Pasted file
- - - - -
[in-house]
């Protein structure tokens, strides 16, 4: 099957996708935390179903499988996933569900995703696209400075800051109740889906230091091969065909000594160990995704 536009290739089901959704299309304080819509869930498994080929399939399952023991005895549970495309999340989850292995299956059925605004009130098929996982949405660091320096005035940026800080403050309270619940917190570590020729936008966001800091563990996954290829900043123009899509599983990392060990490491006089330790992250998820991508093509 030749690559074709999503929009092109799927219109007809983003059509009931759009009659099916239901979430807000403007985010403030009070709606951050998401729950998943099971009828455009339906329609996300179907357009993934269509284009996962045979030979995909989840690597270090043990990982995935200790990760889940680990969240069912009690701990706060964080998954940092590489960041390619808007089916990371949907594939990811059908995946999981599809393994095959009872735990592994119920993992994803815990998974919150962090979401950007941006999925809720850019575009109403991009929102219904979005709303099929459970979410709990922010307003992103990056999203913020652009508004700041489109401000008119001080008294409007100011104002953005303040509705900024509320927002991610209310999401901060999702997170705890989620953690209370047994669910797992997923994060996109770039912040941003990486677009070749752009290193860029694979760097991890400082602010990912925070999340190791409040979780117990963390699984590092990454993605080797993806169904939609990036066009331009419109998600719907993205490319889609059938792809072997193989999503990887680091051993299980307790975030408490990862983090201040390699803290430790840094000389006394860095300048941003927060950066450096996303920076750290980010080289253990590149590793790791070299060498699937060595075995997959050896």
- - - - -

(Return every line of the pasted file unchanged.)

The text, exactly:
[in-house]
């Protein structure tokens, strides 16, 4: 099957996708935390179903499988996933569900995703696209400075800051109740889906230091091969065909000594160990995704 536009290739089901959704299309304080819509869930498994080929399939399952023991005895549970495309999340989850292995299956059925605004009130098929996982949405660091320096005035940026800080403050309270619940917190570590020729936008966001800091563990996954290829900043123009899509599983990392060990490491006089330790992250998820991508093509 030749690559074709999503929009092109799927219109007809983003059509009931759009009659099916239901979430807000403007985010403030009070709606951050998401729950998943099971009828455009339906329609996300179907357009993934269509284009996962045979030979995909989840690597270090043990990982995935200790990760889940680990969240069912009690701990706060964080998954940092590489960041390619808007089916990371949907594939990811059908995946999981599809393994095959009872735990592994119920993992994803815990998974919150962090979401950007941006999925809720850019575009109403991009929102219904979005709303099929459970979410709990922010307003992103990056999203913020652009508004700041489109401000008119001080008294409007100011104002953005303040509705900024509320927002991610209310999401901060999702997170705890989620953690209370047994669910797992997923994060996109770039912040941003990486677009070749752009290193860029694979760097991890400082602010990912925070999340190791409040979780117990963390699984590092990454993605080797993806169904939609990036066009331009419109998600719907993205490319889609059938792809072997193989999503990887680091051993299980307790975030408490990862983090201040390699803290430790840094000389006394860095300048941003927060950066450096996303920076750290980010080289253990590149590793790791070299060498699937060595075995997959050896």